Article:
We saw what happened when Skittles gave up too much of its online identity to consumers. By contrast, Coke’s handling of a recent Facebook challenge shows that it’s possible to engage customers and even offer them ownership without giving up control of the brand. What’s interesting to me is how easily it could have gone, well, flat. But, it didn’t. Today, Coke is second only to President Barack Obama in its number of Facebook fans, and, technically, it happened overnight.
The fan page that grew so explosively wasn’t a corporate page. It was started by two guys in Los Angeles and, over time, racked up a couple of million fans. Nobody’s sure why, but their page, out of over 200 dedicated to Coke, aroused an unquenchable interest among Facebook users.
Then, a move by Facebook threatened to take the fizz out of the page’s popularity. Last November, in an effort to crack down on obscene or offensive comments and spam, Facebook began to enforce its policy that any branded page must be authorized by the brand in question. It insisted that Coca-Cola either take over the page or shut it down.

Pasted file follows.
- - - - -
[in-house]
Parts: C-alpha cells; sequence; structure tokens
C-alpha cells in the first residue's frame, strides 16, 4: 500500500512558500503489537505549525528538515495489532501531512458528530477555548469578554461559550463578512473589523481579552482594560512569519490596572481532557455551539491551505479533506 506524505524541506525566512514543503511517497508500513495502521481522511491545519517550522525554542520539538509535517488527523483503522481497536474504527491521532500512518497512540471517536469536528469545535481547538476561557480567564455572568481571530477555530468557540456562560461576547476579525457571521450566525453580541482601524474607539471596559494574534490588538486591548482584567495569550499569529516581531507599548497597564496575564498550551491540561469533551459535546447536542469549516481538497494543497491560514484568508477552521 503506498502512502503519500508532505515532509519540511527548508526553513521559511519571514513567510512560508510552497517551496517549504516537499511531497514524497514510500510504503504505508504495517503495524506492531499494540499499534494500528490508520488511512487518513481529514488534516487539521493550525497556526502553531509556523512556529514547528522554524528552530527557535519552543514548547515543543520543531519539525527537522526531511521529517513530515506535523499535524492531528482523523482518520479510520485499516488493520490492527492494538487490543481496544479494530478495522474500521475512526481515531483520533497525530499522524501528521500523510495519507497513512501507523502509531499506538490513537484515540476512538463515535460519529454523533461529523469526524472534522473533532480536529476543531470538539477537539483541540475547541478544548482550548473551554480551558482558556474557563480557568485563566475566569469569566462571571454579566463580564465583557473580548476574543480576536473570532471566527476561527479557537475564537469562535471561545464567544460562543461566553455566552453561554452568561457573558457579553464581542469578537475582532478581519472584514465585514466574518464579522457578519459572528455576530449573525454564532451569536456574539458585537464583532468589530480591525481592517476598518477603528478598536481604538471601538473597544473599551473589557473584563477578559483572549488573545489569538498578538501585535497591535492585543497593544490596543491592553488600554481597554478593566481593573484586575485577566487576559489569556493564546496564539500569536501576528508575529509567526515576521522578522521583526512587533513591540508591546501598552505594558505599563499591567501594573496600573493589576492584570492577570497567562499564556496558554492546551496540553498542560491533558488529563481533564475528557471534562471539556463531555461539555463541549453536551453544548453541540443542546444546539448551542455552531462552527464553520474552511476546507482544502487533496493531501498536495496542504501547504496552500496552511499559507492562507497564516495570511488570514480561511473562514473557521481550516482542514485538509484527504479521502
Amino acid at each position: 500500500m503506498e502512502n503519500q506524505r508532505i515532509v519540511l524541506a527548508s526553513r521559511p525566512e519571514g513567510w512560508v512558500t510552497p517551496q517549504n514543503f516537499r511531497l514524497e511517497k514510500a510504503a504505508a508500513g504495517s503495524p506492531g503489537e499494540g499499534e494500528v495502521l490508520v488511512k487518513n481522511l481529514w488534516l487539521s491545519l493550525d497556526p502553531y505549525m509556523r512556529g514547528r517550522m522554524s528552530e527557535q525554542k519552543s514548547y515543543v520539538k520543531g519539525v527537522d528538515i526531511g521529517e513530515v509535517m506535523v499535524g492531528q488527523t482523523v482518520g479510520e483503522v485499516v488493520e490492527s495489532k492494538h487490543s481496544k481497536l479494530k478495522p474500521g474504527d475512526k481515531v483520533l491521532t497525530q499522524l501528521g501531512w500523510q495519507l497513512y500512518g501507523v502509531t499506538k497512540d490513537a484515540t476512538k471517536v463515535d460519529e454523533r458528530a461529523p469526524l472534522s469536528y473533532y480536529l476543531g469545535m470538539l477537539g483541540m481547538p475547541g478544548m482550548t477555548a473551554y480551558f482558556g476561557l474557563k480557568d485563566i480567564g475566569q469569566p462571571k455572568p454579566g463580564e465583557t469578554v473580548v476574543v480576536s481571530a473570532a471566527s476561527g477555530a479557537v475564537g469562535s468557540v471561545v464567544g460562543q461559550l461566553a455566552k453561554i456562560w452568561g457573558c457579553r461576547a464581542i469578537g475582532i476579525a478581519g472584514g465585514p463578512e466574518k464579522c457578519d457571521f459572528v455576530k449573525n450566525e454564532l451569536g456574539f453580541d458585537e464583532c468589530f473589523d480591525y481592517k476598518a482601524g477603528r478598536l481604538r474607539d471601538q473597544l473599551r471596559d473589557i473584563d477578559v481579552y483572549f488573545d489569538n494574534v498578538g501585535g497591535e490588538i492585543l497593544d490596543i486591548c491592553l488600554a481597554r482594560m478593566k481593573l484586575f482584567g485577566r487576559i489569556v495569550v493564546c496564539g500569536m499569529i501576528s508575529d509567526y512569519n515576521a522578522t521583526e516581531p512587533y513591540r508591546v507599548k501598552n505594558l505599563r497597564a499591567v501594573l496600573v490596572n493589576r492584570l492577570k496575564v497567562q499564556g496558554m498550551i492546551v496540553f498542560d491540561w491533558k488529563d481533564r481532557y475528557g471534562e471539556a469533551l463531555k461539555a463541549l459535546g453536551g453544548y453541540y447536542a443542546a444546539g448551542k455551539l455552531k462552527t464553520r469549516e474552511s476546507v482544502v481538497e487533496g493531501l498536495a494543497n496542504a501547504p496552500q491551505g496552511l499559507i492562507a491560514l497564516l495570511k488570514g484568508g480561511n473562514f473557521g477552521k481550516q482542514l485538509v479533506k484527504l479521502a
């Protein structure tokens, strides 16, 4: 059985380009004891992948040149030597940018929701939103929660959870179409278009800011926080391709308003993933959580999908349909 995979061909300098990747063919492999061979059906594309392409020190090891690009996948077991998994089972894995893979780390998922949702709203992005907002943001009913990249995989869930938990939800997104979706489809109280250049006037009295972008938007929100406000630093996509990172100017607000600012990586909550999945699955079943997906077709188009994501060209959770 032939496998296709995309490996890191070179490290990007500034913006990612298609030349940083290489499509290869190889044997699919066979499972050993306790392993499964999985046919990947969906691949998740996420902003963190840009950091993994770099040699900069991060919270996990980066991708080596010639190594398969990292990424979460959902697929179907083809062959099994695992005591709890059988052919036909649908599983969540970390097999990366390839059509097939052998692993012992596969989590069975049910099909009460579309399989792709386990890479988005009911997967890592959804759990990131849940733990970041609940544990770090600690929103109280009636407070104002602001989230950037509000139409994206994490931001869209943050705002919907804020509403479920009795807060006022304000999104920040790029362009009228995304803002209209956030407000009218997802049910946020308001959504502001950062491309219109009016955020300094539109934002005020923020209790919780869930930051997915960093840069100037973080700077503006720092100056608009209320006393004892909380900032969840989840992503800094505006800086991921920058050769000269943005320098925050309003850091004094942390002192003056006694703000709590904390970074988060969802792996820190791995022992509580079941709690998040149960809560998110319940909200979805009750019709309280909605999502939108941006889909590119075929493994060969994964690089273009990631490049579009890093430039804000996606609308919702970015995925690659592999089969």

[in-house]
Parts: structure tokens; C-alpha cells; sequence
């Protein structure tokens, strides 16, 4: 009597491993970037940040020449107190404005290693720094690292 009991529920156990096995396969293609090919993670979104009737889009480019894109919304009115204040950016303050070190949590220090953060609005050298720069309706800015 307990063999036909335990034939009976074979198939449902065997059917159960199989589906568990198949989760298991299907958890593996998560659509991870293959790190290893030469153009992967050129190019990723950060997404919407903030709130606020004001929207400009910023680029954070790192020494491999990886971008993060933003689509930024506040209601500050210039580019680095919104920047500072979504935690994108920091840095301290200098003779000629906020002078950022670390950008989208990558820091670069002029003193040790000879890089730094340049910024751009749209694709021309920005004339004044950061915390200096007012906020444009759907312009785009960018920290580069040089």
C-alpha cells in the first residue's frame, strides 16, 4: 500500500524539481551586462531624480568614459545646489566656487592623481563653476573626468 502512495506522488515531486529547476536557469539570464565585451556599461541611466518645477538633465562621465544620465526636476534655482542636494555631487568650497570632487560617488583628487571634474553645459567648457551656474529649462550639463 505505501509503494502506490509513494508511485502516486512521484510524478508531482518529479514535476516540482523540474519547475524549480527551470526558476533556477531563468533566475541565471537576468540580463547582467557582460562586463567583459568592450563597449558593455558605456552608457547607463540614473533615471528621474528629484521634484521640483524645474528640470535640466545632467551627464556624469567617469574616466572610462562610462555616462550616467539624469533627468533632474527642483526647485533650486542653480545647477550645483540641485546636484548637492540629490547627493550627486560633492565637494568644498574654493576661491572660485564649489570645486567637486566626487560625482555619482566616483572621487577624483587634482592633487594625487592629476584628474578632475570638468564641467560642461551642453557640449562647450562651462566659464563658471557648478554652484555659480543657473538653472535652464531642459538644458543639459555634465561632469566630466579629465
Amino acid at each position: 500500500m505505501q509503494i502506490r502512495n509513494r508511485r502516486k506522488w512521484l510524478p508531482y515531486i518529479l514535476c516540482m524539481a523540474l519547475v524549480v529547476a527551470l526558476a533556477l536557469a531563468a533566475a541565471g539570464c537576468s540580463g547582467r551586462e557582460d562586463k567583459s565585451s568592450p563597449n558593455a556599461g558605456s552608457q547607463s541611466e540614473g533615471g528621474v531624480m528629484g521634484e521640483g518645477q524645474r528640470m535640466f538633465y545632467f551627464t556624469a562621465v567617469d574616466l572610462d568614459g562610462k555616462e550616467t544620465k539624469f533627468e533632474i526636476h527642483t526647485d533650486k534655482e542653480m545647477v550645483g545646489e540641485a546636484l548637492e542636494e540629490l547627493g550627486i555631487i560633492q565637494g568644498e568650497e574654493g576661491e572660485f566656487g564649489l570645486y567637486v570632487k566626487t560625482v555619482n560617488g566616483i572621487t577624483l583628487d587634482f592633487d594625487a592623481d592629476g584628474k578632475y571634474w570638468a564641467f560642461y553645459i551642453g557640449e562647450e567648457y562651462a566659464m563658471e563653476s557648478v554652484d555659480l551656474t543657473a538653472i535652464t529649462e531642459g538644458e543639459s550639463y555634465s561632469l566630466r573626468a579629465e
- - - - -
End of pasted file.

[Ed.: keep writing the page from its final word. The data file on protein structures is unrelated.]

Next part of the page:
Coke, on the other hand, came up with an ingenious idea. Instead of shutting down the page or banishing it to the Facebook equivalent of Siberia, it asked the creators if they’d be willing to share its administration with the company. It then flew them to Atlanta for a tour of headquarters, a few days of discussions, and a peek at the brand archives. The result? The brand page is still growing, and Coke’s “official” Facebook presence is bigger, cooler, and more authentic than it ever could have been on its own.